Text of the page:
Council Won’t Be Prosecuted For Criminal Damage To Monument

salakee down monumentA Scheduled Monument dating from the Bronze Age has been damaged during the recent building work at the airport.

But the body responsible for protecting these sites says they won’t pursue a criminal prosecution against the Council because it’s not in the public interest.

Nick Russell, the officer investigating for English Heritage, says instead they’ll ask the Authority to come up with a plan to mitigate the effects on the platform cairn, which lies at the end of the main runway at Salakee Down

Nick says they would normally send out an archaeologist to write a report but the cost in this case was too high. Instead, they’ve relied on drawings and photos.

He says he’s “fairly certain” there’s been damage because the cairn is a surface feature and a trench has been placed around the edge of the runway.

“That will have gone down into the archaeology,” he says.

The Council has confirmed that they didn’t report the damage to English Heritage.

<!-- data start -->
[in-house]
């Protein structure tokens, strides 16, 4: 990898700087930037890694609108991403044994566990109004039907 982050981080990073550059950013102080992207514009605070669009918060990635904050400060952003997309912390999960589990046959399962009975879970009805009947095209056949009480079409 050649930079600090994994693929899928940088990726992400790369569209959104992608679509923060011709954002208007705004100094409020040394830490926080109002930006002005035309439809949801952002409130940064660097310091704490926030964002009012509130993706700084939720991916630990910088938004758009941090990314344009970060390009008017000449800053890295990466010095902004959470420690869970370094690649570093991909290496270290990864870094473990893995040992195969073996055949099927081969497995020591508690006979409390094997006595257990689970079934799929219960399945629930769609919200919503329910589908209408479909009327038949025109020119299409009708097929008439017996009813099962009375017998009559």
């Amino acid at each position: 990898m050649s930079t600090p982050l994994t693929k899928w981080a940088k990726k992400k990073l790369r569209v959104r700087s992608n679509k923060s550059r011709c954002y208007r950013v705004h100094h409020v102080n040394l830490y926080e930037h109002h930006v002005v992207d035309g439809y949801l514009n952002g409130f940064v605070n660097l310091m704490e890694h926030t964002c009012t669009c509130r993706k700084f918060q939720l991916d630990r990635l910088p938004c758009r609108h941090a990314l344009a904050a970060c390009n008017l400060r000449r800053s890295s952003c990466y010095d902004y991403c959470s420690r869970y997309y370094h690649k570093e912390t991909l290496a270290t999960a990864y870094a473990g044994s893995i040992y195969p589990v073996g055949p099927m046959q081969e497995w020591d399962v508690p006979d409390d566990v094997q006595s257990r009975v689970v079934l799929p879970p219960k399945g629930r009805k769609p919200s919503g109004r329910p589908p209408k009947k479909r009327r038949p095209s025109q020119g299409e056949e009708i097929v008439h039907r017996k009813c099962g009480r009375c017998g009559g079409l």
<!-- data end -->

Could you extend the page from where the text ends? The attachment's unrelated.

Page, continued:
Sites such as these are protected under the Ancient Monuments and Archaeological Areas Act 1979, which states that unauthorised work or damage is a criminal act.

The Council says they didn’t undertake an archaeological survey before the work started because they didn’t go through the usual planning process for the airport, using ‘Permitted Development Rights’ instead.

Nick says English Heritage’s advice provided in the pre-application process two years ago also appears to have been “missed.”

But while the damage is “frustrating,” he says it’s quite clearly a mistake and not intentional.

In this case, there’s no option to restore the site, because the works have been carried out for a reason and can’t easily be reversed.

Pursuing a case against the Council would be costly and time consuming and there wouldn’t really be anything to gain, says Nick, adding that it wouldn’t be good for a Local Authority to be prosecuted for not doing their job properly.

Instead, he wants the Council to record the damage and come up with a plan to mitigate what’s already been done.

The Council says they will follow any recommendations made by English Heritage.

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